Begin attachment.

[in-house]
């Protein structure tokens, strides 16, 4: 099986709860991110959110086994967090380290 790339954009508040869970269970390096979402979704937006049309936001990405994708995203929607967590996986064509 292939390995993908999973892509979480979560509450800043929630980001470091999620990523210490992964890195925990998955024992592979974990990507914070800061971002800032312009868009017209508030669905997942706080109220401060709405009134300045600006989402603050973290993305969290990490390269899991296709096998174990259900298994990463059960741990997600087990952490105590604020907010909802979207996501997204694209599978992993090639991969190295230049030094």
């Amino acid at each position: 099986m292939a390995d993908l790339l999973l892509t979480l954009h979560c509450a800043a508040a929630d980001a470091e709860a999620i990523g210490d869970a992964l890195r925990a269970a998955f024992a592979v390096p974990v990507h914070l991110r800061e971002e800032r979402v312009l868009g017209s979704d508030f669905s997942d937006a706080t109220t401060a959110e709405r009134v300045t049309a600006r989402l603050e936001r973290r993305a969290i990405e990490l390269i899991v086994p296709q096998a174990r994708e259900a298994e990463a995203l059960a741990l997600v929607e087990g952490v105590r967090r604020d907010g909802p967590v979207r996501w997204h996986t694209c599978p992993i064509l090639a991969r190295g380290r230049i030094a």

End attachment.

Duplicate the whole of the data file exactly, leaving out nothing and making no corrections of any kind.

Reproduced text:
[in-house]
């Protein structure tokens, strides 16, 4: 099986709860991110959110086994967090380290 790339954009508040869970269970390096979402979704937006049309936001990405994708995203929607967590996986064509 292939390995993908999973892509979480979560509450800043929630980001470091999620990523210490992964890195925990998955024992592979974990990507914070800061971002800032312009868009017209508030669905997942706080109220401060709405009134300045600006989402603050973290993305969290990490390269899991296709096998174990259900298994990463059960741990997600087990952490105590604020907010909802979207996501997204694209599978992993090639991969190295230049030094």
């Amino acid at each position: 099986m292939a390995d993908l790339l999973l892509t979480l954009h979560c509450a800043a508040a929630d980001a470091e709860a999620i990523g210490d869970a992964l890195r925990a269970a998955f024992a592979v390096p974990v990507h914070l991110r800061e971002e800032r979402v312009l868009g017209s979704d508030f669905s997942d937006a706080t109220t401060a959110e709405r009134v300045t049309a600006r989402l603050e936001r973290r993305a969290i990405e990490l390269i899991v086994p296709q096998a174990r994708e259900a298994e990463a995203l059960a741990l997600v929607e087990g952490v105590r967090r604020d907010g909802p967590v979207r996501w997204h996986t694209c599978p992993i064509l090639a991969r190295g380290r230049i030094a």